Yeah, yeah, that’s as far as I’ll go with the history lesson, promise.
But I’m pretty certain that no matter how much a person claims they don’t believe in this stuff, if that person’s a writer, she’ll nearly always have times that burst with creative flow and periods where the inspirational embers die away. Writers imbue their writing practice with magical significance all the time. Whether they acknowledge literal goddesses or just give weight to a creative force.
My muse was of a different sort. My muse was an alligator. I honestly (there’s that word again) believe (and the other word, too) that my writing path started the day I took a nap and dreamt about that damn alligator.
I tried to write stories before this nap but could never produce anything with much consistency. Living in Arizona for two years, I was on the verge of visiting the South again. Terrified, I laid down to shut out the world and wham! the beast showed up.
He was massive.
Even as he chased me through the backyard of my childhood home, I knew there must be some deeper meaning here. Frightened, I ran from house to house to get away from the creature. Before I woke, I landed in a neighbor’s home where I swiped a sawed-off shotgun (I hate guns—so this was even more surprising) and shot the beast between the eyes. I fried and ate him on the spot with a little remoulade sauce.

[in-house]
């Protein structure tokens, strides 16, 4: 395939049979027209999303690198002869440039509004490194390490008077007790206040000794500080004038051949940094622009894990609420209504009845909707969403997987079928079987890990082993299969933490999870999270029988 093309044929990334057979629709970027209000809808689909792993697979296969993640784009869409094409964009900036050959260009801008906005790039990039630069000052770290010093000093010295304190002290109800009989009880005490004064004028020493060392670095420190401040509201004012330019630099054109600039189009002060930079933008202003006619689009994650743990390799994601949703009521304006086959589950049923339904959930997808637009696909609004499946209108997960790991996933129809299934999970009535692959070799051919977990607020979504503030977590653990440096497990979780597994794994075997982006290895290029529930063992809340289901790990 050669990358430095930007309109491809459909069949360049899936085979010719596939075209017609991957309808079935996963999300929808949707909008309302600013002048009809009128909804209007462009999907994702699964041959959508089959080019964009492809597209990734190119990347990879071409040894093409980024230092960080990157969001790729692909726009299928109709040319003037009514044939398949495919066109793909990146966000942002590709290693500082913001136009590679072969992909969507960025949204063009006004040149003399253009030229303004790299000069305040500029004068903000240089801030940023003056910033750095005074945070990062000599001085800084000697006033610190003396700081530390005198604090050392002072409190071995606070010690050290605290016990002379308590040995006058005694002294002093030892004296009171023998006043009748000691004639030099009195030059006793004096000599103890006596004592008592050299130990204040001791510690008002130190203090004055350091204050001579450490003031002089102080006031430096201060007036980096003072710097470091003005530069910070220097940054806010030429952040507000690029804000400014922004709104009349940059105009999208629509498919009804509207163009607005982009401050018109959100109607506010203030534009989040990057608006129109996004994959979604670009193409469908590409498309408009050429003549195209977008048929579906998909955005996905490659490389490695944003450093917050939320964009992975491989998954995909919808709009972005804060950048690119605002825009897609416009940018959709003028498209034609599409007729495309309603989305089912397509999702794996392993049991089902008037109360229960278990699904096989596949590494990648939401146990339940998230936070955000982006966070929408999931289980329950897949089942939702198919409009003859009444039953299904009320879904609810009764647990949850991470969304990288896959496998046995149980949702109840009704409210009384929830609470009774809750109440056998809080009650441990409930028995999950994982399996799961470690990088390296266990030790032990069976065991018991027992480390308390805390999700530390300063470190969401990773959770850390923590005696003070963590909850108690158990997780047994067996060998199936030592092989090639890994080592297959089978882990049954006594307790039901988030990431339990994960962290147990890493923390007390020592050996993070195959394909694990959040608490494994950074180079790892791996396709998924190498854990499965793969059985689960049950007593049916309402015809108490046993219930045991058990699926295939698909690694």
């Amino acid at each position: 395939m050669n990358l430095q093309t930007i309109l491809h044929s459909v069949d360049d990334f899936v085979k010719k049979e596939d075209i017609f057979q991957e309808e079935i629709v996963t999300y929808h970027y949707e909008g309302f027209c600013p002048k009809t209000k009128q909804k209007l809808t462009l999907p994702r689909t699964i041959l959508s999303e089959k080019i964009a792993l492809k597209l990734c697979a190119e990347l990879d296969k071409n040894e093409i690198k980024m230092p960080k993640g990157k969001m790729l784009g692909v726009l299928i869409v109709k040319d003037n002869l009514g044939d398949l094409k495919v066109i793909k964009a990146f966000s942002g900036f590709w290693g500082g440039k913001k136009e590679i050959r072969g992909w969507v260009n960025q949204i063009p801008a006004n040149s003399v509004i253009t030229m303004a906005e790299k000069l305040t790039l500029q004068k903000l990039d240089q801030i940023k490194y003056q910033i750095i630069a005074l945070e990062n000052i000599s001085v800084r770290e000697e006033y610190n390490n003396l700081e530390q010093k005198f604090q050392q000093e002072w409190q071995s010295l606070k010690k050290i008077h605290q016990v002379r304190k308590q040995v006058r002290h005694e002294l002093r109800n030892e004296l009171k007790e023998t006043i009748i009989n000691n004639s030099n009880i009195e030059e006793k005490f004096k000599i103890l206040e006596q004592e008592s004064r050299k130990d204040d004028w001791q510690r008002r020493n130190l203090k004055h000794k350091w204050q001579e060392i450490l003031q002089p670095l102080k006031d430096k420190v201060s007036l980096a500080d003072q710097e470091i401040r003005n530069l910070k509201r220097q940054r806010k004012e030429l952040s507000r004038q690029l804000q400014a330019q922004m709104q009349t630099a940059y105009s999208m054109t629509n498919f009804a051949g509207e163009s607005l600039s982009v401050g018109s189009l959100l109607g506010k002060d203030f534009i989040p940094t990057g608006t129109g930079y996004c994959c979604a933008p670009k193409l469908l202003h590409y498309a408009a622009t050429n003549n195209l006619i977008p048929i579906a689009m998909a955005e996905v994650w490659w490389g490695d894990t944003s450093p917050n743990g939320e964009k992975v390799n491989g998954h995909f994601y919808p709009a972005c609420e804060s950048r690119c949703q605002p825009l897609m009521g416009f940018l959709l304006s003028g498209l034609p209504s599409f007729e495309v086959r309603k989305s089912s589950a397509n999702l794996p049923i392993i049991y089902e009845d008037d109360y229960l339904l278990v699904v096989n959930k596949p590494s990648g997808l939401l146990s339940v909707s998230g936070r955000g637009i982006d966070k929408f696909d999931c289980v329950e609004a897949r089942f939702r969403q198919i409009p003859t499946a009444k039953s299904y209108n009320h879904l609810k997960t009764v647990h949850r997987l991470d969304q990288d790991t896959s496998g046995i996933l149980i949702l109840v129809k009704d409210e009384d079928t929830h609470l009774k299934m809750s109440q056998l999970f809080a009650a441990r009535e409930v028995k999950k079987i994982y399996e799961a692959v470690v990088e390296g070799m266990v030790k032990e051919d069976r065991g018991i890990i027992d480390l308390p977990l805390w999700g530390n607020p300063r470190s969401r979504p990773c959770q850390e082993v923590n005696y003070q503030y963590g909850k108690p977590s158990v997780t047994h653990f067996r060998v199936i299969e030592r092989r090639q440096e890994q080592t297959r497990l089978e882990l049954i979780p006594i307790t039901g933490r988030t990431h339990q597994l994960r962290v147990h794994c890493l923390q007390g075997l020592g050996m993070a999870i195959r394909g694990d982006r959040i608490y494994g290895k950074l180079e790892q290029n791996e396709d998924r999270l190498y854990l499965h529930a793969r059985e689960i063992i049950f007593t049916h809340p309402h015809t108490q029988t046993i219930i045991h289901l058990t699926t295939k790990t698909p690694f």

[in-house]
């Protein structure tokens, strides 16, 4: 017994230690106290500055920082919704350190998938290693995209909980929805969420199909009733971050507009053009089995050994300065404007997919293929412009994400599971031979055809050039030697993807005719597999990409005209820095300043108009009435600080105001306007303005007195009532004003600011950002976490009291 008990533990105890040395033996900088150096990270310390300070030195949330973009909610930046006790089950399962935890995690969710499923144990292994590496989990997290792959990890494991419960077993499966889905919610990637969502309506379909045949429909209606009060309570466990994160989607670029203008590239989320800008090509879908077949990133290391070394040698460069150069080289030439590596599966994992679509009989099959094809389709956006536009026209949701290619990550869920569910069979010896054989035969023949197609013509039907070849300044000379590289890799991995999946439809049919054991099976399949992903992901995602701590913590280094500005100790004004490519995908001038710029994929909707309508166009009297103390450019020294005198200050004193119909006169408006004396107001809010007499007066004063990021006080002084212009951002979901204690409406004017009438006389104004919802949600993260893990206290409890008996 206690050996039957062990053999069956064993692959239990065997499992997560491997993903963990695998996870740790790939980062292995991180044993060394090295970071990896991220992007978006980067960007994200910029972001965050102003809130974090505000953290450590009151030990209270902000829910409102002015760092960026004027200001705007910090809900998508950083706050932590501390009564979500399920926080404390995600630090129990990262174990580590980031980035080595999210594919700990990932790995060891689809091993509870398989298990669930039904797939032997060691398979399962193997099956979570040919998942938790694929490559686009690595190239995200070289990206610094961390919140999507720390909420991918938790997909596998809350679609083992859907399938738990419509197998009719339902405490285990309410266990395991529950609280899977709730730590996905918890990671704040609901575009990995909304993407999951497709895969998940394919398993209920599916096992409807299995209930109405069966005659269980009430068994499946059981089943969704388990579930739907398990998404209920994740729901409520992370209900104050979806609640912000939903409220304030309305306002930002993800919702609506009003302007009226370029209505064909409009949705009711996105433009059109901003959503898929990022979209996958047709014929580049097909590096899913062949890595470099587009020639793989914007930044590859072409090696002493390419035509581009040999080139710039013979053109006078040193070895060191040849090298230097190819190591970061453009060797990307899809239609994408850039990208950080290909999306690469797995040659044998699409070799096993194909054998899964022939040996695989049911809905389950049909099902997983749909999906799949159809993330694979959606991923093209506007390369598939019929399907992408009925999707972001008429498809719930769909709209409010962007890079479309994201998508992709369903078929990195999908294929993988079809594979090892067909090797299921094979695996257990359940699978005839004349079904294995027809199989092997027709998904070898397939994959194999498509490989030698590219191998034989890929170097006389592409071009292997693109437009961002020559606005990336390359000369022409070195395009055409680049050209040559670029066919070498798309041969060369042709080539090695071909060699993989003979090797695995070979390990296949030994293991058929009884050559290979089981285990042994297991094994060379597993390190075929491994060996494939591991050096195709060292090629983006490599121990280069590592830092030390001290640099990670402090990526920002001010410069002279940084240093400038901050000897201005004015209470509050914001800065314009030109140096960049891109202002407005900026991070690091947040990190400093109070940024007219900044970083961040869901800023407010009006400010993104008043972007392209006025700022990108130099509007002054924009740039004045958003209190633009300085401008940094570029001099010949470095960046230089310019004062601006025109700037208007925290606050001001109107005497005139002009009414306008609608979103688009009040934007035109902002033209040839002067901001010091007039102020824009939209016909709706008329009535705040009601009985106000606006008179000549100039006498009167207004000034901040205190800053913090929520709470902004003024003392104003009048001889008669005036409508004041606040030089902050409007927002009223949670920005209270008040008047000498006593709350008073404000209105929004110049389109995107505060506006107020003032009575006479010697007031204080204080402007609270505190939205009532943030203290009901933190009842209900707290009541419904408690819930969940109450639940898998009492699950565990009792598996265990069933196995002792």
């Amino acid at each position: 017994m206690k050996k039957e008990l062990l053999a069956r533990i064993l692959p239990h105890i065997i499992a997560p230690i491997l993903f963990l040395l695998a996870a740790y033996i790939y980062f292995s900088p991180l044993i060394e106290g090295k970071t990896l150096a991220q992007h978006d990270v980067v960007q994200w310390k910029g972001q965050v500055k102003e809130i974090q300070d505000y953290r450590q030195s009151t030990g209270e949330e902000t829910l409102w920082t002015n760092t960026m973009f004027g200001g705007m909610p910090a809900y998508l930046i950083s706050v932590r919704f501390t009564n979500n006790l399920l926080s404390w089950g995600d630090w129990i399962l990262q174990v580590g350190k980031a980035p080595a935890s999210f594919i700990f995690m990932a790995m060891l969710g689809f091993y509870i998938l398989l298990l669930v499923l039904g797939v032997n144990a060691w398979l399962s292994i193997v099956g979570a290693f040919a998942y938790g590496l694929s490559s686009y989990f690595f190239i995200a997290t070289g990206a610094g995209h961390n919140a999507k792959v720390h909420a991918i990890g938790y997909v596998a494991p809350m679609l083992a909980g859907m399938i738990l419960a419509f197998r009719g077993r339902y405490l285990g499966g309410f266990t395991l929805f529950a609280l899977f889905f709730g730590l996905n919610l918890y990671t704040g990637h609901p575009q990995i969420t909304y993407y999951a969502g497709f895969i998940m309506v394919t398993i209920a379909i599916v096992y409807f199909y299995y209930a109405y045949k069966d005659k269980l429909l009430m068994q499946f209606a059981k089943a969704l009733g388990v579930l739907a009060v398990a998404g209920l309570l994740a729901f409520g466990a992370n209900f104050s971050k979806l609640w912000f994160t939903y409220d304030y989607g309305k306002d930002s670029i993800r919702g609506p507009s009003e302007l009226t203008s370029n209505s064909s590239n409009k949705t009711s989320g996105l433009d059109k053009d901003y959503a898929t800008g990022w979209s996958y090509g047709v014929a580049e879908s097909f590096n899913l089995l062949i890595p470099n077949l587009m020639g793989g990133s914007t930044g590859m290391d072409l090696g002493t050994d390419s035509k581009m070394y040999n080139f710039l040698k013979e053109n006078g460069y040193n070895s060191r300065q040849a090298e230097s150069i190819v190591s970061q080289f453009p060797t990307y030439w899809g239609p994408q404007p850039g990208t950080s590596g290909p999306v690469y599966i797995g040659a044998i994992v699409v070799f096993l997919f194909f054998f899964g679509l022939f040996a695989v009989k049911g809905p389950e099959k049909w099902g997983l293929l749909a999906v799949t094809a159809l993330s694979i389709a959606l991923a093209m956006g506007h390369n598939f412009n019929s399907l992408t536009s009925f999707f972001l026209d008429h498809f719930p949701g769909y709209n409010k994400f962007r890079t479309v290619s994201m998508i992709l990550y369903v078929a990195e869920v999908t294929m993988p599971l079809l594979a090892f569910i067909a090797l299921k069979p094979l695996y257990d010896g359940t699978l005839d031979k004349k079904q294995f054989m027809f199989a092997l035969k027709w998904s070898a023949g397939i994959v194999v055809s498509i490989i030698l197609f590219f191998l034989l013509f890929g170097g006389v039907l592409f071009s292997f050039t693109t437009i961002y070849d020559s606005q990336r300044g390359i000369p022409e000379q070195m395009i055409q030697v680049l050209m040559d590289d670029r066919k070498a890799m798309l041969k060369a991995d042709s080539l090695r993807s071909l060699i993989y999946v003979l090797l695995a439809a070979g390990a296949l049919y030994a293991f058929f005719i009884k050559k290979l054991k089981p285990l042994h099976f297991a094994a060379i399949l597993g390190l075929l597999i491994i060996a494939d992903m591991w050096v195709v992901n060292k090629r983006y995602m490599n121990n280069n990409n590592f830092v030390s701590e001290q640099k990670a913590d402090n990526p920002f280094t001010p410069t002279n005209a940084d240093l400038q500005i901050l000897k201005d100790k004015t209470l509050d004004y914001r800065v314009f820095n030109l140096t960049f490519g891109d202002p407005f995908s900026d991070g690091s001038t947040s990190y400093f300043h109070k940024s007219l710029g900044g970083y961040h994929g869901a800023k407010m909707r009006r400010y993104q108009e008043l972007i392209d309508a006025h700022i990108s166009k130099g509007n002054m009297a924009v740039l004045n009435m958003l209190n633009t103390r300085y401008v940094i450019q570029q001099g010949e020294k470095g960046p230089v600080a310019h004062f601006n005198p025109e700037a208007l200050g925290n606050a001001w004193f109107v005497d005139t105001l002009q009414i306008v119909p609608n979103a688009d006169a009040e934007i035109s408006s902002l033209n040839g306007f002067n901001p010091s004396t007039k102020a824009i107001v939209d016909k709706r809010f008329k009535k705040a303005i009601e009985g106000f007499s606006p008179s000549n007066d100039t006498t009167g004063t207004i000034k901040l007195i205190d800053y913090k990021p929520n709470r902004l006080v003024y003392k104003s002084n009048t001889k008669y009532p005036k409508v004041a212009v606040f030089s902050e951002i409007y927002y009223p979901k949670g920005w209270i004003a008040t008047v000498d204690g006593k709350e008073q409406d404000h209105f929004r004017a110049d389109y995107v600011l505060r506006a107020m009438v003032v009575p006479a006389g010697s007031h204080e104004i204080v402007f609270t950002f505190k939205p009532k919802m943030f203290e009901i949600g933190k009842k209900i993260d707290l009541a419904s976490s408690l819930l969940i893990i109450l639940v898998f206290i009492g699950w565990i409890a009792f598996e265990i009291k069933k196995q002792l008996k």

Fried Alligator was the first short story I ever wrote. Technically speaking it was pretty terrible, but it became the underpinnings for all my future writing. I learned, in one dream, how to infuse my childhood experiences—the ones still lurking in my subconscious—into a story structure. Of course, I had to keep working on my practice of writing. But it was at that moment that I understood, almost as if by magic, how to weave in the action of the present moment with metaphorical meaning. The stamp of my writer’s voice.
I’ve since identified my muse as this alligator (his name was Fred, btw). Yep, I ate my muse, but that didn’t mean I destroyed him. He became a part of me. A muse I carry inside no matter what writing I’m working on.
Dream or no dream, you can do this, too.
Literally speaking, there’s no such thing as a real muse. Just like there’s no such thing as a real Santa. But you can choose to believe the world has significance beyond the everyday. That there’s more than just what we see, hear, and feel. Believe that no matter how difficult life gets there’s room for things to improve. Or at least write a damn good book from your horrible experiences!
For this holiday season, I invite you to believe. Believe the way little kids believe. Believe that your stories matter. That you can make life bigger and better for yourself and someone else through the magic of how you arrange words.
What will take you through the heartache and pain of life? What will help you use your creativity to help other people?
Or your stories?
Pick one. Believe. And keep writing. Happy Holidays.